In this drug offense, petitioner was a 21 year old heroin addict. On September 18th, two agents of the Sheriff’s Department of Louisiana, accompanied by a paid informant, and encountered petitioner. Aware of petitioner’s addiction, they asked him whether he had any heroin. He answered that he did not but agreed to “score a bundle” for them. This jargon describes the purchase of 25 packets of individual doses of heroin, a retail transaction. Petitioner telephoned his “connection” (i.e. his supplier), the agents provided the funds to enable him to make the purchase and he left to accomplish the transaction. He returned with 22 packets. The agents took 19 and allowed him to retain three.
Some months later, a New Orleans Heroin Possession Lawyer said that petitioner was arrested, tried and convicted of distributing heroin (drug possession). Petitioner testified at trial. He did not deny the facts set forth above, but contended that he was entrapped. He admitted that his addiction required five to six packets of heroin each day, but he was not able to afford that much. He paid $10 to $12 per packet. He was employed as a carpenter earning $3 per hour, but he did not work steadily. He admitted that he had previously been convicted of two felonies, burglary and theft by fraud. His wife testified that, while she also worked, her husband was a good provider for her and their one child. A New Orleans Drug Crime Lawyer said that petitioner was sentence to life imprisonment without parole for distributing heroin.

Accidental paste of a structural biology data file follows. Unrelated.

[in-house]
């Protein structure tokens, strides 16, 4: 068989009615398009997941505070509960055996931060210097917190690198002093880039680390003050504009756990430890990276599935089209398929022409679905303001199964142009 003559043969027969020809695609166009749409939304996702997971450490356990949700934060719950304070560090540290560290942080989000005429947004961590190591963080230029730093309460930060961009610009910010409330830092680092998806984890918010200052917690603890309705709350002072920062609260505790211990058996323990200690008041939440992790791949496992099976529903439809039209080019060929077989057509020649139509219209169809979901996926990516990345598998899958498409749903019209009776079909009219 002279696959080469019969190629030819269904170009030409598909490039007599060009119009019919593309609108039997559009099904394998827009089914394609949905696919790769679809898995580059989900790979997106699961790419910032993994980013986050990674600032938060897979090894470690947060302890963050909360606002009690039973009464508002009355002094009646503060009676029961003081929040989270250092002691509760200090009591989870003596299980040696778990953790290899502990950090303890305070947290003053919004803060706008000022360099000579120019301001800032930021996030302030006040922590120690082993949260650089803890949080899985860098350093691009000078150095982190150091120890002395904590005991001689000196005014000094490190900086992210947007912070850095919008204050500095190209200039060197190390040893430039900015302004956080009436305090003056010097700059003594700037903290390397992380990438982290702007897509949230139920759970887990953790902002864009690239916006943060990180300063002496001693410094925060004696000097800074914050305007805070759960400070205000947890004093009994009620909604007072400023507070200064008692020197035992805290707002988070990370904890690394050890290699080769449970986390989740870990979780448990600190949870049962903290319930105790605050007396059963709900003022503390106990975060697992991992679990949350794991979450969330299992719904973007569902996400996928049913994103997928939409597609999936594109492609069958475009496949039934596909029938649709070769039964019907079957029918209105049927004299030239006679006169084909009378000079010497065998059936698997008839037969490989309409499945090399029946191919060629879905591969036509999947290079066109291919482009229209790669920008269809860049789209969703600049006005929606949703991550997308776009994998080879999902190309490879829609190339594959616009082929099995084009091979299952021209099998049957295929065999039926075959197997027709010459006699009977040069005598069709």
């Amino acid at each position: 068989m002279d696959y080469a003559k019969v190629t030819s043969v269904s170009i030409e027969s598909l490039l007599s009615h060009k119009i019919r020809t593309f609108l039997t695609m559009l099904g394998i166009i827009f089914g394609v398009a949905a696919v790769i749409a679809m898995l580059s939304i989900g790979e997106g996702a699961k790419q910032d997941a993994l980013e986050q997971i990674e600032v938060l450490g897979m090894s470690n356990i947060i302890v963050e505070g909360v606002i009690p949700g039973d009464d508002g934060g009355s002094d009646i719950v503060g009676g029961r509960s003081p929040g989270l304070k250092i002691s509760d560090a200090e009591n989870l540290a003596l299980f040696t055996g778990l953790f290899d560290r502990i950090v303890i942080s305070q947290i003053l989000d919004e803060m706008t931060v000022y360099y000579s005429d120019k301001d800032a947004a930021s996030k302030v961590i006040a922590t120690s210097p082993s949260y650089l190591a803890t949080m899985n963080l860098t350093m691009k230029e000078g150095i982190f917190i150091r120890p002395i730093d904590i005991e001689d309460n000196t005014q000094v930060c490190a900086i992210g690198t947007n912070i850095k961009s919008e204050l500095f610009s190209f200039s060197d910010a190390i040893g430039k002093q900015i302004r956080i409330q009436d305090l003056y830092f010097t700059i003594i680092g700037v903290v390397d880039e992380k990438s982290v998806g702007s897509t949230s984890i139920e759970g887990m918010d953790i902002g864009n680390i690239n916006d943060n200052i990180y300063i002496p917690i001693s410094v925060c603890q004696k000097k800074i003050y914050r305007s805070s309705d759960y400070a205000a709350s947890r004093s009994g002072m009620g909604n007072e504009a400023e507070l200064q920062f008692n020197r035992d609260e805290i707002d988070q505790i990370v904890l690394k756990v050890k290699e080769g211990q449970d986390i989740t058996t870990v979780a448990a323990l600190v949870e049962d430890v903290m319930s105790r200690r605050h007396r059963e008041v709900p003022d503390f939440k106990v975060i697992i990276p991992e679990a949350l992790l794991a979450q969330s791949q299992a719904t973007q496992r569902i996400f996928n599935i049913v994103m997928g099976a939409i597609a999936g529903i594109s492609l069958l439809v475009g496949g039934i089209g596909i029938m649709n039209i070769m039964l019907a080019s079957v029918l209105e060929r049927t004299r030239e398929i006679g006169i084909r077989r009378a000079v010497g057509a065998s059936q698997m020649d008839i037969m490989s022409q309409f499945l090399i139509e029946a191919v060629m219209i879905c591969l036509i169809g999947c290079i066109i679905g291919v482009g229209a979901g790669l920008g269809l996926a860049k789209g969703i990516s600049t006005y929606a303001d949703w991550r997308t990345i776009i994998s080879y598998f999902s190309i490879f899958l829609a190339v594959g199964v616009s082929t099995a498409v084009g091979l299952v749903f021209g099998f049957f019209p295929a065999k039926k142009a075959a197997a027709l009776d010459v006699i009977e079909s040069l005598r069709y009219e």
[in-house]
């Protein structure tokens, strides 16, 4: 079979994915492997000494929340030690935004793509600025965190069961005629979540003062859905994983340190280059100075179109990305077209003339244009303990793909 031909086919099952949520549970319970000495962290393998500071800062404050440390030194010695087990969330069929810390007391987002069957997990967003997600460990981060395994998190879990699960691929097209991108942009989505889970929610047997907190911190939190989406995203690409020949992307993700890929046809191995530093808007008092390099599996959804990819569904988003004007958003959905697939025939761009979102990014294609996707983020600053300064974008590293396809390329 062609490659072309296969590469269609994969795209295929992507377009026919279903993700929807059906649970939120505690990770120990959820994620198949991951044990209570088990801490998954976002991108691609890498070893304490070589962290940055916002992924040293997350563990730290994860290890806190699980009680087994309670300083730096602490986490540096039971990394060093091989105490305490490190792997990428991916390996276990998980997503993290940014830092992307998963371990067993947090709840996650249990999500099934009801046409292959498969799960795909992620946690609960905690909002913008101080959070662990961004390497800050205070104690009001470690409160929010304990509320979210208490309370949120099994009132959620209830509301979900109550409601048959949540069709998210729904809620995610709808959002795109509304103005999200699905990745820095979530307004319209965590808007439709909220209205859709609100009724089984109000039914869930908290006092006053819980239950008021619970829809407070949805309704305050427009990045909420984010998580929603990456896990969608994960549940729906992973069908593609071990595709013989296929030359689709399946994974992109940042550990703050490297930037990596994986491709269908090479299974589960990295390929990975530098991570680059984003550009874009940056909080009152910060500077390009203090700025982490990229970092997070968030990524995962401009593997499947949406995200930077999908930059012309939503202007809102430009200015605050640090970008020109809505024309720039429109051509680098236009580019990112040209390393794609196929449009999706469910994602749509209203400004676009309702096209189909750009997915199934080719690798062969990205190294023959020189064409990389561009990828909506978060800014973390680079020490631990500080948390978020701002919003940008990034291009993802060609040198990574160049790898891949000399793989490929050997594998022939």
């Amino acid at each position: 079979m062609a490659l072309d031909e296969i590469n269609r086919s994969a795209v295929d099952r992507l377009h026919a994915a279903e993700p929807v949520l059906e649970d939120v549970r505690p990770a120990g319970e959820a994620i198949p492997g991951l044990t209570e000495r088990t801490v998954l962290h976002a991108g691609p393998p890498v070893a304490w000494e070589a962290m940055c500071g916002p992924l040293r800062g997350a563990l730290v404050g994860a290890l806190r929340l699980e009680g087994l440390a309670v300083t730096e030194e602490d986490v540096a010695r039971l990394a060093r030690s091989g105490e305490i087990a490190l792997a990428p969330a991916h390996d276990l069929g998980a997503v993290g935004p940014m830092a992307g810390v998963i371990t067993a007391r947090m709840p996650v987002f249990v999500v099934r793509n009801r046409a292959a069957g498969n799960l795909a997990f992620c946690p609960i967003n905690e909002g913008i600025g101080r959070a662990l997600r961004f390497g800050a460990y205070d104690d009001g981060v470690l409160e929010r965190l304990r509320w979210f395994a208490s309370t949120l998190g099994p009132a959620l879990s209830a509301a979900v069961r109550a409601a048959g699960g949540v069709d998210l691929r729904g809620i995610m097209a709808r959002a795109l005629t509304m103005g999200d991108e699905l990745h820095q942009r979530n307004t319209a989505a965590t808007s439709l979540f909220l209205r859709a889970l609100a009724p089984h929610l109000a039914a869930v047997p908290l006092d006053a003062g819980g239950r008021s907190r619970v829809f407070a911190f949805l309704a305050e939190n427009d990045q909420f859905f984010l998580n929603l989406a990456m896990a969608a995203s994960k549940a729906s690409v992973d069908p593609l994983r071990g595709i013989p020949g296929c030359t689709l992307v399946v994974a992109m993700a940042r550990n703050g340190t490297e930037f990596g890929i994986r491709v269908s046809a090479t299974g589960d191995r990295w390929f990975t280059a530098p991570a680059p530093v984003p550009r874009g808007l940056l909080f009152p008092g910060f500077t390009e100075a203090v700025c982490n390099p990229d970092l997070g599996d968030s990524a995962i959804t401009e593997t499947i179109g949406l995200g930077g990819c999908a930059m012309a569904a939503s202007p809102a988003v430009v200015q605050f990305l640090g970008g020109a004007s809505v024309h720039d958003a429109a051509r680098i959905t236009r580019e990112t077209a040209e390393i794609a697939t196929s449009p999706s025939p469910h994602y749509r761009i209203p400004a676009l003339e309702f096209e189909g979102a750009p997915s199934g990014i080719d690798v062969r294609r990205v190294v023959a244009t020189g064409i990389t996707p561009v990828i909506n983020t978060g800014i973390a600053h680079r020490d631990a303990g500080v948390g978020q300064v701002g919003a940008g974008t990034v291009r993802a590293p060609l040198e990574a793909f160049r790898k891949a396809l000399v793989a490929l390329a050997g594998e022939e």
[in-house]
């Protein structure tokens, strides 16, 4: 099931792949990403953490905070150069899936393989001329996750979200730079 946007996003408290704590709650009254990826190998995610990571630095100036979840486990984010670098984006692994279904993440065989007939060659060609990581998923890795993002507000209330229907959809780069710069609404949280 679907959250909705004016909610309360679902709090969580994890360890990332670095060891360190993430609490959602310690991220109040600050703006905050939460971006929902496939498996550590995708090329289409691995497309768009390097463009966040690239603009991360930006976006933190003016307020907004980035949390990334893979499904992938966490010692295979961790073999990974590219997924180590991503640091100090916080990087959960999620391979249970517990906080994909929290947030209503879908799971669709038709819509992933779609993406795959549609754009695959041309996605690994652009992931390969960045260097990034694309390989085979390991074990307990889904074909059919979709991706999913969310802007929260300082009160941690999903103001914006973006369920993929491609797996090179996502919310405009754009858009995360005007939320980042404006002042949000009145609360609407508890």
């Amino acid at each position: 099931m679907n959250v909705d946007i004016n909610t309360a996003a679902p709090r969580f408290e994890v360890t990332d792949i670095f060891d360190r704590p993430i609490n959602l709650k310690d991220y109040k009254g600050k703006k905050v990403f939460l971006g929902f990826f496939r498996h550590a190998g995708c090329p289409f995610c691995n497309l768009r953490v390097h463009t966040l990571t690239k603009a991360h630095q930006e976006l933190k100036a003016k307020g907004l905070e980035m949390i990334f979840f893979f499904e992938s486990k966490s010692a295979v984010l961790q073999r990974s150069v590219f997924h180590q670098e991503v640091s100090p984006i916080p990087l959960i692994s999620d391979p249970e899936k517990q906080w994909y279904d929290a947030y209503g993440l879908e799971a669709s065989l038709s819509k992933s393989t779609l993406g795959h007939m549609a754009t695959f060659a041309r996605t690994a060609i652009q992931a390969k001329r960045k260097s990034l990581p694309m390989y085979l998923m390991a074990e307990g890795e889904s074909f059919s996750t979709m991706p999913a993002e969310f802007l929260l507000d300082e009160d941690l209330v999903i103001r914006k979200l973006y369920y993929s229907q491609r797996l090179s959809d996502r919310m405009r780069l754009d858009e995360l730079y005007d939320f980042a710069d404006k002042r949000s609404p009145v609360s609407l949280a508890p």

A New York Criminal Lawyer said the issue in this case is whether petitioner’s sentence is grossly disproportionate to his crime as to contravene the Eighth Amendment’s prohibition of cruel and unusual punishments.